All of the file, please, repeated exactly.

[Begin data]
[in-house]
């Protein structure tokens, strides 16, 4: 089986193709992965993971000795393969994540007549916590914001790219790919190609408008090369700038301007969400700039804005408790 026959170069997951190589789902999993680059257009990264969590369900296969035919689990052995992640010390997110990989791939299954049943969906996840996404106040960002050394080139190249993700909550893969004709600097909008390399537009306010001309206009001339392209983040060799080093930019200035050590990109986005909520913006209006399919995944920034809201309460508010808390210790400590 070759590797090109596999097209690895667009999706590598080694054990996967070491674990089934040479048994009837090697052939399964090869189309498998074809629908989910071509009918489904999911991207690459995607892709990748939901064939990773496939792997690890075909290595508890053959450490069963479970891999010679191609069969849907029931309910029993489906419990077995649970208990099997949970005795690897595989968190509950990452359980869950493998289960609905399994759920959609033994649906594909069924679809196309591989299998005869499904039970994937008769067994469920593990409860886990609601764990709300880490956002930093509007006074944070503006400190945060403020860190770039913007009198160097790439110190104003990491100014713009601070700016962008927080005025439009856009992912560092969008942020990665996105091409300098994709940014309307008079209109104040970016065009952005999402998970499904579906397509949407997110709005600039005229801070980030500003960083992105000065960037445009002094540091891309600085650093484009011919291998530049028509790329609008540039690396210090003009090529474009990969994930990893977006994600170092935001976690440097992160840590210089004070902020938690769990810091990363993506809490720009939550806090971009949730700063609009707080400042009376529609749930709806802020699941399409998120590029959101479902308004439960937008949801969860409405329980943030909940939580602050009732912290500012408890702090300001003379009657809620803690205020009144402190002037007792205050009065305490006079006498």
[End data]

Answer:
[in-house]
């Protein structure tokens, strides 16, 4: 089986193709992965993971000795393969994540007549916590914001790219790919190609408008090369700038301007969400700039804005408790 026959170069997951190589789902999993680059257009990264969590369900296969035919689990052995992640010390997110990989791939299954049943969906996840996404106040960002050394080139190249993700909550893969004709600097909008390399537009306010001309206009001339392209983040060799080093930019200035050590990109986005909520913006209006399919995944920034809201309460508010808390210790400590 070759590797090109596999097209690895667009999706590598080694054990996967070491674990089934040479048994009837090697052939399964090869189309498998074809629908989910071509009918489904999911991207690459995607892709990748939901064939990773496939792997690890075909290595508890053959450490069963479970891999010679191609069969849907029931309910029993489906419990077995649970208990099997949970005795690897595989968190509950990452359980869950493998289960609905399994759920959609033994649906594909069924679809196309591989299998005869499904039970994937008769067994469920593990409860886990609601764990709300880490956002930093509007006074944070503006400190945060403020860190770039913007009198160097790439110190104003990491100014713009601070700016962008927080005025439009856009992912560092969008942020990665996105091409300098994709940014309307008079209109104040970016065009952005999402998970499904579906397509949407997110709005600039005229801070980030500003960083992105000065960037445009002094540091891309600085650093484009011919291998530049028509790329609008540039690396210090003009090529474009990969994930990893977006994600170092935001976690440097992160840590210089004070902020938690769990810091990363993506809490720009939550806090971009949730700063609009707080400042009376529609749930709806802020699941399409998120590029959101479902308004439960937008949801969860409405329980943030909940939580602050009732912290500012408890702090300001003379009657809620803690205020009144402190002037007792205050009065305490006079006498």